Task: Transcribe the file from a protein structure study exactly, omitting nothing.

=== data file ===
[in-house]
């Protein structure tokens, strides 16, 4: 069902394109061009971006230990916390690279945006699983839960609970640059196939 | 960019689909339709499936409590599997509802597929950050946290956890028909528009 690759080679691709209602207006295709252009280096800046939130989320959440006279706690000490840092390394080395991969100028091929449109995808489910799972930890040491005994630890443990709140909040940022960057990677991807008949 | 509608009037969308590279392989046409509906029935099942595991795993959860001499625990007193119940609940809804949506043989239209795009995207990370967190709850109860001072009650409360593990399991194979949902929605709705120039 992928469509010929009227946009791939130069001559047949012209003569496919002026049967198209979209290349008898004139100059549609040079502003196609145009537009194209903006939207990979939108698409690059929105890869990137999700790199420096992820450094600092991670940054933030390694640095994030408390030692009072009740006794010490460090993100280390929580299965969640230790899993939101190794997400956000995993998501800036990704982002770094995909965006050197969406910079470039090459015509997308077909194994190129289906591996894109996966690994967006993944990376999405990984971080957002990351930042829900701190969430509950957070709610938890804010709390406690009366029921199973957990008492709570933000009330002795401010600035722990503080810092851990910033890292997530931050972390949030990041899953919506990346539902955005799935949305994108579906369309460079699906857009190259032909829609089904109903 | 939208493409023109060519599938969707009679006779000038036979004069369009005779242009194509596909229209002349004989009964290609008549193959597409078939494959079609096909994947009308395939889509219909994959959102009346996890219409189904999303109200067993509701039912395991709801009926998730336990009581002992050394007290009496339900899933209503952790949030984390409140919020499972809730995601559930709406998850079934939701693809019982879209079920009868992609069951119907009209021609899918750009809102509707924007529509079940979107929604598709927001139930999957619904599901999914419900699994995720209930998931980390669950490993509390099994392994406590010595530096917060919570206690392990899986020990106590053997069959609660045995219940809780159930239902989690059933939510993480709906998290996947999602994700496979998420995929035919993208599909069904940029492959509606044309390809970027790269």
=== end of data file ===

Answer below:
[in-house]
């Protein structure tokens, strides 16, 4: 069902394109061009971006230990916390690279945006699983839960609970640059196939 | 960019689909339709499936409590599997509802597929950050946290956890028909528009 690759080679691709209602207006295709252009280096800046939130989320959440006279706690000490840092390394080395991969100028091929449109995808489910799972930890040491005994630890443990709140909040940022960057990677991807008949 | 509608009037969308590279392989046409509906029935099942595991795993959860001499625990007193119940609940809804949506043989239209795009995207990370967190709850109860001072009650409360593990399991194979949902929605709705120039 992928469509010929009227946009791939130069001559047949012209003569496919002026049967198209979209290349008898004139100059549609040079502003196609145009537009194209903006939207990979939108698409690059929105890869990137999700790199420096992820450094600092991670940054933030390694640095994030408390030692009072009740006794010490460090993100280390929580299965969640230790899993939101190794997400956000995993998501800036990704982002770094995909965006050197969406910079470039090459015509997308077909194994190129289906591996894109996966690994967006993944990376999405990984971080957002990351930042829900701190969430509950957070709610938890804010709390406690009366029921199973957990008492709570933000009330002795401010600035722990503080810092851990910033890292997530931050972390949030990041899953919506990346539902955005799935949305994108579906369309460079699906857009190259032909829609089904109903 | 939208493409023109060519599938969707009679006779000038036979004069369009005779242009194509596909229209002349004989009964290609008549193959597409078939494959079609096909994947009308395939889509219909994959959102009346996890219409189904999303109200067993509701039912395991709801009926998730336990009581002992050394007290009496339900899933209503952790949030984390409140919020499972809730995601559930709406998850079934939701693809019982879209079920009868992609069951119907009209021609899918750009809102509707924007529509079940979107929604598709927001139930999957619904599901999914419900699994995720209930998931980390669950490993509390099994392994406590010595530096917060919570206690392990899986020990106590053997069959609660045995219940809780159930239902989690059933939510993480709906998290996947999602994700496979998420995929035919993208599909069904940029492959509606044309390809970027790269």